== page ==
The structure comprises three centres: Cyber Security, information Technology Systems Operation and Software Expertise; the German component of the 1st NATO Communications Battalion; six information technology (management and communications) battalions; and the Bundeswehr Information Technology Training School.
The Cyber Security Centre is responsible for proactively identifying and suppressing cyber-threats to the Bundeswehr information resources, automated troop and weapon control systems, and the uninterrupted functioning of the computer networks of military administrations.
The Information Technology Systems Operations Centre is designed to plan, deploy, operate, monitor and restore the technical readiness of the Bundeswehr information and telecommunications systems.
The Software Expertise Centre deals with expert evaluation, testing and certification of the Bundeswehr’s hardware and software. Currently, measures are being taken to upgrade the Centre’s personnel to the prescribed standards.
The German component of the 1st NATO Liaison Battalion is tasked with providing the bloc’s joint armed forces with all types of communications, access to local and global information networks, organisation of video-conferences during combat operations, and operational and combat training activities.
The information technology battalions are intended to organise communication and maintain the operation of the Bundeswehr computer control system in the course of daily and combat (peacekeeping) activities on the national territory and abroad.
The Bundeswehr Information Technology Training School provides education and training for working in the CIDS structures.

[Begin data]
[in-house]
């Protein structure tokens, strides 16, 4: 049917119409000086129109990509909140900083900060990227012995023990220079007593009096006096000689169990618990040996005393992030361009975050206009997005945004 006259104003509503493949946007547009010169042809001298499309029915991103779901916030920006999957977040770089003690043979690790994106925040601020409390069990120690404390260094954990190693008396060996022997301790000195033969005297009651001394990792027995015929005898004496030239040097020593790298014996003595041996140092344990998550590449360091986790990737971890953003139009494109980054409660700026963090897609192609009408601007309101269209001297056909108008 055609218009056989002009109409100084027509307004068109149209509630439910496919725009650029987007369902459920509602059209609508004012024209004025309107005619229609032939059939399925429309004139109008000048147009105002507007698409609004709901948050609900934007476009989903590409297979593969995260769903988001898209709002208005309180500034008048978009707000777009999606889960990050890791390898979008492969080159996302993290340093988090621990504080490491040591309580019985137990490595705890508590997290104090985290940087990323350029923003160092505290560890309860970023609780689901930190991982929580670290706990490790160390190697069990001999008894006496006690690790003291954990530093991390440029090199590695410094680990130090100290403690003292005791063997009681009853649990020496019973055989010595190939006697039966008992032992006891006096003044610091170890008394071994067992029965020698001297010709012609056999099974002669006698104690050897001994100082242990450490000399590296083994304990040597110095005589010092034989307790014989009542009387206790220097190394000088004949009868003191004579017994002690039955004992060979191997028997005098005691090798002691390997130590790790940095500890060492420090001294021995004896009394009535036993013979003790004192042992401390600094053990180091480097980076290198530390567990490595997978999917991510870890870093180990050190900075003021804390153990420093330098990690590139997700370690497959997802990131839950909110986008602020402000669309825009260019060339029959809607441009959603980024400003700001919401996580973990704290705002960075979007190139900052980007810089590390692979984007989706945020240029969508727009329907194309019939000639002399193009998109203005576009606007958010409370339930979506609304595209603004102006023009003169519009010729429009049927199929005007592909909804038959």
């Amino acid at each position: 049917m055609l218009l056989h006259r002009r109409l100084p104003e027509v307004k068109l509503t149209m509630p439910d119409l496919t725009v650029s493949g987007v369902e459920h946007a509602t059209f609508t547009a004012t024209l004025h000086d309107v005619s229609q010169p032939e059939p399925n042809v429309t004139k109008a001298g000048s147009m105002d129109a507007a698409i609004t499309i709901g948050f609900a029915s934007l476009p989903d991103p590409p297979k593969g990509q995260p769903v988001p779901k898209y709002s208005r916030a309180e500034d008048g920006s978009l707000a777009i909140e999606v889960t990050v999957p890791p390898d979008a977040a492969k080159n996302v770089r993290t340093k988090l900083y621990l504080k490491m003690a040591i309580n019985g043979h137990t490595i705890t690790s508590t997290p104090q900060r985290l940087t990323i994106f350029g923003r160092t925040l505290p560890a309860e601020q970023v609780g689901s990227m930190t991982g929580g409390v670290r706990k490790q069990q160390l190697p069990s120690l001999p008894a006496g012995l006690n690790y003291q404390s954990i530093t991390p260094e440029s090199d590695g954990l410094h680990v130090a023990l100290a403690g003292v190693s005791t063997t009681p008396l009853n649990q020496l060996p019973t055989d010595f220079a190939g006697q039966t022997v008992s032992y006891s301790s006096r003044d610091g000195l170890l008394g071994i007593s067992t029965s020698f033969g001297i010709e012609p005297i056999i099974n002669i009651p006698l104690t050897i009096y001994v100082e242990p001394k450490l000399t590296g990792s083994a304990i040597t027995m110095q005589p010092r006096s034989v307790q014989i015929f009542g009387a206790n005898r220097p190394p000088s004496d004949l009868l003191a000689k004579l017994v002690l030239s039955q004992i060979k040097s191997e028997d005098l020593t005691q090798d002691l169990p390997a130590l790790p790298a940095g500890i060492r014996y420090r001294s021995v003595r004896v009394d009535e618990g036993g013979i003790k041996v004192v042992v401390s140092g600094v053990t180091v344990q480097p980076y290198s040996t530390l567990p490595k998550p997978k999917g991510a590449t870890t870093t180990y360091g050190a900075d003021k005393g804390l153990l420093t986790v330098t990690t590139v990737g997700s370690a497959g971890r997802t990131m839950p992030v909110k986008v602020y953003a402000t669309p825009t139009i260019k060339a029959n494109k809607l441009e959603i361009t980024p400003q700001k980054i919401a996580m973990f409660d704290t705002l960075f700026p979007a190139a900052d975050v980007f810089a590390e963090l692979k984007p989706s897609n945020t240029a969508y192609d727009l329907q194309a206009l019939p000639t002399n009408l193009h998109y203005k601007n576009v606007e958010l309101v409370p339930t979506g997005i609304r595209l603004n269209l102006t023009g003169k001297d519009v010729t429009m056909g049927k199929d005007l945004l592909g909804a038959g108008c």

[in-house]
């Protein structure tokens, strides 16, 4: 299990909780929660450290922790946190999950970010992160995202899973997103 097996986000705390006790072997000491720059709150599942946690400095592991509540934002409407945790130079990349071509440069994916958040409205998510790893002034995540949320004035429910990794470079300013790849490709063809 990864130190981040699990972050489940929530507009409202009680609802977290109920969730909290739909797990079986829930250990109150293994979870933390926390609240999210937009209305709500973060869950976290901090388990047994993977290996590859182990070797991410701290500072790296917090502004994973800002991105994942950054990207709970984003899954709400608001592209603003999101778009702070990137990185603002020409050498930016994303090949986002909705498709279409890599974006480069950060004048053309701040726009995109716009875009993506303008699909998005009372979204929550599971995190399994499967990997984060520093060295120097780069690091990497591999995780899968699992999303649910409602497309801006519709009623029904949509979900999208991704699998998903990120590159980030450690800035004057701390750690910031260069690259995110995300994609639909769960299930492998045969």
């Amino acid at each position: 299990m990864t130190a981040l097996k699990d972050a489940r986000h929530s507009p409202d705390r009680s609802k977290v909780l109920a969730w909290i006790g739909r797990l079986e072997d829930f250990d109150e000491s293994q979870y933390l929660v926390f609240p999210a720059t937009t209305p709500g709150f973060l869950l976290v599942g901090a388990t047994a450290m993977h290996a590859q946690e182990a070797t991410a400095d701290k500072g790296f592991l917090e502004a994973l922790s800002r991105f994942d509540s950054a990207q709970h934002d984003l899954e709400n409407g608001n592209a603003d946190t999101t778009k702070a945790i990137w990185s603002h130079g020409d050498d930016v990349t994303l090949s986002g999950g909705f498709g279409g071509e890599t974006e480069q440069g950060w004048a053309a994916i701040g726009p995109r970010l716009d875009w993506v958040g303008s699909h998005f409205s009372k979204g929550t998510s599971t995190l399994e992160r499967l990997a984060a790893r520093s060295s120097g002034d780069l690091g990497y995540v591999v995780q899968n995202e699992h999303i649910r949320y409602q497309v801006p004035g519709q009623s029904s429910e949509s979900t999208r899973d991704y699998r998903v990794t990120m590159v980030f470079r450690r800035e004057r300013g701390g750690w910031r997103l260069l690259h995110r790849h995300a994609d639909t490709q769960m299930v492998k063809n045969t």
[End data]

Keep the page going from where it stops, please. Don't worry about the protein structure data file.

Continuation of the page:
The Bundeswehr Geo-Information Support Centre implements the concepts of combat operations in a single information space. One of its priorities is to supply the Bundeswehr units as well as national military contingents outside Germany with up-to-date geospatial data (meteorological reports, topographic maps, etc.).
To this end, the Centre carries out research work in the following disciplines: biology, remote sensing, geodesy, geo-informatics, geology, geophysics, geopolitics, hydro-acoustics, hydrography, hydrology, cartography, climatology, meteorology, ecology, oceanography and photogrammetry.
Thus, the Bundeswehr is now equipped with units capable of effectively conducting defensive and offensive operations in cyber-space, as well as intelligence and other support tasks for the national Armed Forces. The priority tasks of the CIDS command are: elaboration of the concepts of combat use of the subordinate forces and means; specification of the normative and legal framework regulating the order of their use; equipping with the modern hardware and software, as well as completion of the command staff with the qualified personnel.
MORE ON THE TOPIC: